Living the good life in the middle?

By Teri Karush Rogers  |
June 25, 2009 - 8:55AM

Voting blocs in co-op and condo buildings can coalesce around apartment size (smaller dwellings organize against the outsized influence of bigger units), apartment line (the B line needs a plumbing overhaul, for instance), and sociodemographics (newer, wealthier buyers often want more upgrades than thriftier oldtimers, though the Great Recession may be changing that).

Political lines can also be drawn by cross-section: What's good for the top of the building (like installing an expensive water pump to boost pressure) may not interest residents on the lower floors, where the water is fine, thank you.

So, is it better to live on the top, on the bottom, or in the middle? Some observations:

Life at the top: Great for views and status and the potential for outdoor space. Bad for roof leaks, air conditioning costs, higher maintenance charges, rooftop vermin and burglars, and the disproportionate loss in value if a skyscraper goes up across the street. Also, penthouse dwellers can be the object of class envy, translating into chilly treatment by the board.

Life at the bottom: Great for access during power outages and elevator repair work, lower purchase price and maintenance fees, water pressure, walking the dog, and rowdy children. Bad for views and street noise.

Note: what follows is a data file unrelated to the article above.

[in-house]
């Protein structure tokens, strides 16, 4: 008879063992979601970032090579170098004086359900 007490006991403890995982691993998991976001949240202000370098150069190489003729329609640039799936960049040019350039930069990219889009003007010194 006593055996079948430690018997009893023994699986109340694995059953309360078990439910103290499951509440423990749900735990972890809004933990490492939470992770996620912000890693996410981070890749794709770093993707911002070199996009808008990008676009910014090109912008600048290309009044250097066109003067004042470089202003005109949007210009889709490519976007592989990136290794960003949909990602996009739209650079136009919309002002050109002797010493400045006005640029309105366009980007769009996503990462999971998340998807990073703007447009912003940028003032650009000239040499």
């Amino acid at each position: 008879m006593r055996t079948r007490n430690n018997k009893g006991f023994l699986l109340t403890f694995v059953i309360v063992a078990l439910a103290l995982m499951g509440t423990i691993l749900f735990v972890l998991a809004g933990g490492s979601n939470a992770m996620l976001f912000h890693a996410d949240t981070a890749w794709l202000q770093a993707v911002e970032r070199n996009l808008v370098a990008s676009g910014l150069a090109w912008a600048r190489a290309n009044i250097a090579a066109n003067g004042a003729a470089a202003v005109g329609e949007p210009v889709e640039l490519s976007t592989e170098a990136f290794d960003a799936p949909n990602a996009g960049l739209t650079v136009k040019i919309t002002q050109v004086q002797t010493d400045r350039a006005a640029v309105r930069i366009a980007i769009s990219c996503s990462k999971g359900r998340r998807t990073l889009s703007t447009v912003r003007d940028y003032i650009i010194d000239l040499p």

Life in the middle: Moderation is its strongest suit, says one current penthouse owner who has suffered most of the plagues outlined above and thinks buying in the middle would have been a smarter move. There's nothing so great and nothing so bad either, besides the higher likelihood of looking out onto an ugly rooftop.

What level do you live on and how does it affect your life? Where would you prefer to be?


Teri Karush Rogers

Founder & Publisher

Founder and publisher Teri Karush Rogers launched Brick Underground in 2009. As a freelance journalist, she had previously covered New York City real estate for The New York Times. Teri has been featured as an expert on New York City residential real estate by The New York Times, New York Daily News, amNew York, NBC Nightly News, The Real Deal, Business Insider, the Huffington Post, and NY1 News, among others. Teri earned a BA in journalism and a law degree from New York University.

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